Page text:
former bank examiner sentenced for mortgage fraud
KANSAS CITY, Mo. – Tammy Dickinson, United States Attorney for the Western District of Missouri, announced that a former bank examiner for the Federal Deposit Insurance Corporation (FDIC) was sentenced in federal court today for participating in a mortgage fraud scheme involving the sale of his house in Lee’s Summit, Mo.
Rodney Foster, 47, of Lee’s Summit, was sentenced by U.S. District Judge Brian C. Wimes to 12 months in federal prison without parole. Foster was taken into custody immediately after the hearing to begin serving his sentence.
On July 20, 2012, Foster was convicted of participating in a conspiracy to commit aggravated identity theft and wire fraud from Nov. 28 to Dec. 9, 2005, related to the sale of the Lee's Summit residence.
Foster and his co-conspirators obtained names, birth dates and Social Security numbers of others, without their knowledge or permission. They used this stolen identity information to apply for mortgage loans to purchase real estate. Conspirators used the stolen identities to disguise the fact that they did not have sufficient credit to purchase the properties using their own identities. Conspirators deposited the proceeds of the mortgage loans in fraudulent bank accounts of non-existent businesses in order to take cash out of each transaction.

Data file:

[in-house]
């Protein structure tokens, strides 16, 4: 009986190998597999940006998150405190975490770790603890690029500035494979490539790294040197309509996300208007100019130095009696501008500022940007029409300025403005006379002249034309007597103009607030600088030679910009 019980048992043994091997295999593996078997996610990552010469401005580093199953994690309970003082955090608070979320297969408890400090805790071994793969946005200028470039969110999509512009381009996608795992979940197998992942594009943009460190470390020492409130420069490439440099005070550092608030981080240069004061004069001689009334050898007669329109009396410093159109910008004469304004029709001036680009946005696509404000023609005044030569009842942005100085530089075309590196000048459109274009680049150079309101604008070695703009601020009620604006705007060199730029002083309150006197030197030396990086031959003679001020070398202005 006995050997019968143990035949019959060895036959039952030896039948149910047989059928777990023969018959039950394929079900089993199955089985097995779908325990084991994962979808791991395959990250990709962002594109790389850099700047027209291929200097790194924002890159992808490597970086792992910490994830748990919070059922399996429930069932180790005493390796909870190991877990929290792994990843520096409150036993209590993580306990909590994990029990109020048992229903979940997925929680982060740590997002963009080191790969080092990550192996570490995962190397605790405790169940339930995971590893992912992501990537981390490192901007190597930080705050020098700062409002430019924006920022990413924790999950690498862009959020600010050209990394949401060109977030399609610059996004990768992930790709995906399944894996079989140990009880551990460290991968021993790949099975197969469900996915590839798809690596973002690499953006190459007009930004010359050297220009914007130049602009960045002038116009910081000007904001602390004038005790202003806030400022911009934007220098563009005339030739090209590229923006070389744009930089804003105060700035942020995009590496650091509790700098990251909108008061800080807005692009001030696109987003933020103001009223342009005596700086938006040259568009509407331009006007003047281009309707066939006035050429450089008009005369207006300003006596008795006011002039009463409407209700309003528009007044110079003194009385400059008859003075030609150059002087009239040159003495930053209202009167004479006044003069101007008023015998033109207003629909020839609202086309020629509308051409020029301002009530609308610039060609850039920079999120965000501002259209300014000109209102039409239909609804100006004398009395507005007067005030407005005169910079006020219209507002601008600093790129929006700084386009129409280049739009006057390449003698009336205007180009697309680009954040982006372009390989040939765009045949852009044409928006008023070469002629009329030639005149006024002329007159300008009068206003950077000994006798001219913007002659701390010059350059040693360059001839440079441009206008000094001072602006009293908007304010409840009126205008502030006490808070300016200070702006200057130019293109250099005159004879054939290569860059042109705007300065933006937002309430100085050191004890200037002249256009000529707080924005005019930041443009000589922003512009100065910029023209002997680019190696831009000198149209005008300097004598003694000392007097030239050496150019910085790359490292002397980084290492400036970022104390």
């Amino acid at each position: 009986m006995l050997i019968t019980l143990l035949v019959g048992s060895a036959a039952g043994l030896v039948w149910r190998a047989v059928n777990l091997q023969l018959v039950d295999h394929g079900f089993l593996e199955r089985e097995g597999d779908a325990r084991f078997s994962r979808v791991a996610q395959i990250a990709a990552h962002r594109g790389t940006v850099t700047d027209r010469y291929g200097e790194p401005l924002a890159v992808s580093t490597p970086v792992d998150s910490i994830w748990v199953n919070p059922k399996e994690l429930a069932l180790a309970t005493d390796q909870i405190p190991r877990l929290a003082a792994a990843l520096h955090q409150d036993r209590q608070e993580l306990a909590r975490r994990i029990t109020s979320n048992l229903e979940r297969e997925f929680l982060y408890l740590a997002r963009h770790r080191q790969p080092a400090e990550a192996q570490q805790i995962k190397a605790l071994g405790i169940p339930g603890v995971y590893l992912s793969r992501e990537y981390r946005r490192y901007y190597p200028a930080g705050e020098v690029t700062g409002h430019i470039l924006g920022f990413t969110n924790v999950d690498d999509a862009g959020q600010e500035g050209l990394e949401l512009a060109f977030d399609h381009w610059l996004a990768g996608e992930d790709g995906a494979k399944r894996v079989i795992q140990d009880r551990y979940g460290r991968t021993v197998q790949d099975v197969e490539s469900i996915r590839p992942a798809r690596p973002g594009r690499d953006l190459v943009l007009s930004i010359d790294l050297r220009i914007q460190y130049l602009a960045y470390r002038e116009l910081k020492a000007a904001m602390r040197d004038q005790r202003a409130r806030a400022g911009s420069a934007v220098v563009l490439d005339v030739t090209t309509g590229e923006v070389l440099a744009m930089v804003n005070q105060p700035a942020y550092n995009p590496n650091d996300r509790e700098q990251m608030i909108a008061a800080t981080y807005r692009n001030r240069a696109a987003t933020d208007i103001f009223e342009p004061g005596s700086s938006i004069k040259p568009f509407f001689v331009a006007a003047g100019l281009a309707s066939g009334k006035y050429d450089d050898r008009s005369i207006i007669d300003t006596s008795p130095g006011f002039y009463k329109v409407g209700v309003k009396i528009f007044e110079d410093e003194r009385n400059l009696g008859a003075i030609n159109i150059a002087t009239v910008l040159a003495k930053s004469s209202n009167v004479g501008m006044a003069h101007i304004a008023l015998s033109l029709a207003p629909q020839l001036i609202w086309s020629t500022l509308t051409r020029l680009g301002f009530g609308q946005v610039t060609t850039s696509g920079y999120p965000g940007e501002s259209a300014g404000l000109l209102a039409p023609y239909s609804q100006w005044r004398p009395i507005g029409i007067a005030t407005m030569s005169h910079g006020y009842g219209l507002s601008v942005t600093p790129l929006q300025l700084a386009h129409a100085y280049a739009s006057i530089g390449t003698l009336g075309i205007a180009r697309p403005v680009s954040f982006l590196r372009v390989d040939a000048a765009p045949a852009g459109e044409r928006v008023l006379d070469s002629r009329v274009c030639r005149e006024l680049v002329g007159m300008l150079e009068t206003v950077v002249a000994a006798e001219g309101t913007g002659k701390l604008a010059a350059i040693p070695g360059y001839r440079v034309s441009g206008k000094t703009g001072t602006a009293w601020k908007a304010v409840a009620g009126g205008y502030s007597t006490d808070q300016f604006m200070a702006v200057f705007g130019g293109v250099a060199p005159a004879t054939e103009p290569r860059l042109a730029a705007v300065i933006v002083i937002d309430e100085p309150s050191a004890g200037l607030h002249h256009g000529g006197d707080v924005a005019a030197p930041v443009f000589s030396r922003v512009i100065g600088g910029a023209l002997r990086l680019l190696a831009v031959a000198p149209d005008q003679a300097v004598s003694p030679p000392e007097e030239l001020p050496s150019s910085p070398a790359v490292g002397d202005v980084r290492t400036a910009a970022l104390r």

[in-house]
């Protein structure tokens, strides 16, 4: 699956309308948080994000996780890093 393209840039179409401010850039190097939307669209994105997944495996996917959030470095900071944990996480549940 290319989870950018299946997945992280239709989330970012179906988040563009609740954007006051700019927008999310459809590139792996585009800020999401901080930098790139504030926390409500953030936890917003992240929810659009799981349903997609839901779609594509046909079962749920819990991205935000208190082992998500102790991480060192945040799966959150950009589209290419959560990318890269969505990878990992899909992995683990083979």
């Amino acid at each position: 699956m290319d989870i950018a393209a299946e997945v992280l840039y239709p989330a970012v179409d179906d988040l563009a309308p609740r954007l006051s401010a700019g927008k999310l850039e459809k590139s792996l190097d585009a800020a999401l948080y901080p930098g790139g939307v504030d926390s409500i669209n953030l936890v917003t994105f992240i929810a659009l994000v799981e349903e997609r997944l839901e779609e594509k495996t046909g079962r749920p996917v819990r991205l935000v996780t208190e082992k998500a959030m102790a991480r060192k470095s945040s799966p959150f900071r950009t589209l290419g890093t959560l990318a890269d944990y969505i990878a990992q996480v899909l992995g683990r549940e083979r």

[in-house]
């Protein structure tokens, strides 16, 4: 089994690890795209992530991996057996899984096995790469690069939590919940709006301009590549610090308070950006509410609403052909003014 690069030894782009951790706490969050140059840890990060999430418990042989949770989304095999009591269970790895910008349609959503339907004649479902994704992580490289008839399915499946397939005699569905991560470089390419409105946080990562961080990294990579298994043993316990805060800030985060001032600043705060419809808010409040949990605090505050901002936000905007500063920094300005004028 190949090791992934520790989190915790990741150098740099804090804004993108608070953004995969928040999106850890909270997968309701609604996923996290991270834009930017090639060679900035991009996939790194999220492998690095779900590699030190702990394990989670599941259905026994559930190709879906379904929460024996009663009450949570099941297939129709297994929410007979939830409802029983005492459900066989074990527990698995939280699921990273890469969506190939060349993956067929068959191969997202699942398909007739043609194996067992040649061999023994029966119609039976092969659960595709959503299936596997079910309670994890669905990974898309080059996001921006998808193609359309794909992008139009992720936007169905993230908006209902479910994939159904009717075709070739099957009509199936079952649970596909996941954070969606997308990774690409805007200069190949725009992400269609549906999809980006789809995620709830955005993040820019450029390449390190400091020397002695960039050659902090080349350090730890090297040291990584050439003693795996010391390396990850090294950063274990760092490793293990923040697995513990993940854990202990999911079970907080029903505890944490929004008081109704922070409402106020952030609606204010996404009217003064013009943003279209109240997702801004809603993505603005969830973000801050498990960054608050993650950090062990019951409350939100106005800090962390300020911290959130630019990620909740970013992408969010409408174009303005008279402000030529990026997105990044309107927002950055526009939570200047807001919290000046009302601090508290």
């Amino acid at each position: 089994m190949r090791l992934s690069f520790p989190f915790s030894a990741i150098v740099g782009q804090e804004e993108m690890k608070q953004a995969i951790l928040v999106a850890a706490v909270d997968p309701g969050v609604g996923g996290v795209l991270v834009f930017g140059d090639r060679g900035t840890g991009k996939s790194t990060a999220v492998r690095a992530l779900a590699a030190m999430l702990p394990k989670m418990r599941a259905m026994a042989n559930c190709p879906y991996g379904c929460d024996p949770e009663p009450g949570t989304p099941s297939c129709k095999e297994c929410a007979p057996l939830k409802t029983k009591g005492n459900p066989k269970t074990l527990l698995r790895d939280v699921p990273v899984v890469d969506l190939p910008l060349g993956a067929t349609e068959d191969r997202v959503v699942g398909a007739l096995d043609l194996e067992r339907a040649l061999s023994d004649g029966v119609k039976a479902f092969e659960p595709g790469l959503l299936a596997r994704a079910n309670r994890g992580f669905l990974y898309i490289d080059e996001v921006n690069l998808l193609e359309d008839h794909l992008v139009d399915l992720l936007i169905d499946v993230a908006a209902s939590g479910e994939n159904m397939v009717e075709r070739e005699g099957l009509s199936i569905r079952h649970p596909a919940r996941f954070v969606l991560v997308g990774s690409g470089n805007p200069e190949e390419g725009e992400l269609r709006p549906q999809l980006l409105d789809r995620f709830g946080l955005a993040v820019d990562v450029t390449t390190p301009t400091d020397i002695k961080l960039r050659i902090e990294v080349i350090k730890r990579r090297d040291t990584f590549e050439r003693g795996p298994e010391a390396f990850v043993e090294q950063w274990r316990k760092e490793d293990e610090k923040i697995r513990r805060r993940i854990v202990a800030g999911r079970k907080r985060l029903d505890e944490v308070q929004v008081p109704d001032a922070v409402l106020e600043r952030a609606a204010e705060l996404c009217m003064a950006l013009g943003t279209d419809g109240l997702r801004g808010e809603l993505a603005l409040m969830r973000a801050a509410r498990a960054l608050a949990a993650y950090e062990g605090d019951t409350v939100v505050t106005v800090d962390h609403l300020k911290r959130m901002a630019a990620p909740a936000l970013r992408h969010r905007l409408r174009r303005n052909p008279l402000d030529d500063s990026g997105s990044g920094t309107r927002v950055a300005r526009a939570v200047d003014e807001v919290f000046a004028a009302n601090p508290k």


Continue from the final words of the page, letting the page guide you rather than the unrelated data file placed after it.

Foster acted as a mortgage broker for the sale of the residential property in Lee=s Summit, which belonged to he and his wife (they have subsequently divorced). Foster agreed that the property could be sold for $280,000 to a straw buyer through the mortgage fraud scheme, with the proceeds split among Foster and the other conspirators. Foster knew the appraisal for the residence had been fraudulently inflated in order for conspirators to receive cash out of the purchase based on artificial equity. A portion of the proceeds – approximately $56,000 – was wired to a fraudulent bank account in the name of an identity theft victim.
Several of Foster's co-conspirators, who were not charged in this indictment, have been convicted in separate cases related to the Lee’s Summit residence and other similar schemes.
This case was prosecuted by Assistant U.S. Attorney John E. Cowles. It was investigated by Federal Deposit Insurance Corporation, Office of Inspector General, the U.S. Secret Service and IRS-Criminal Investigation.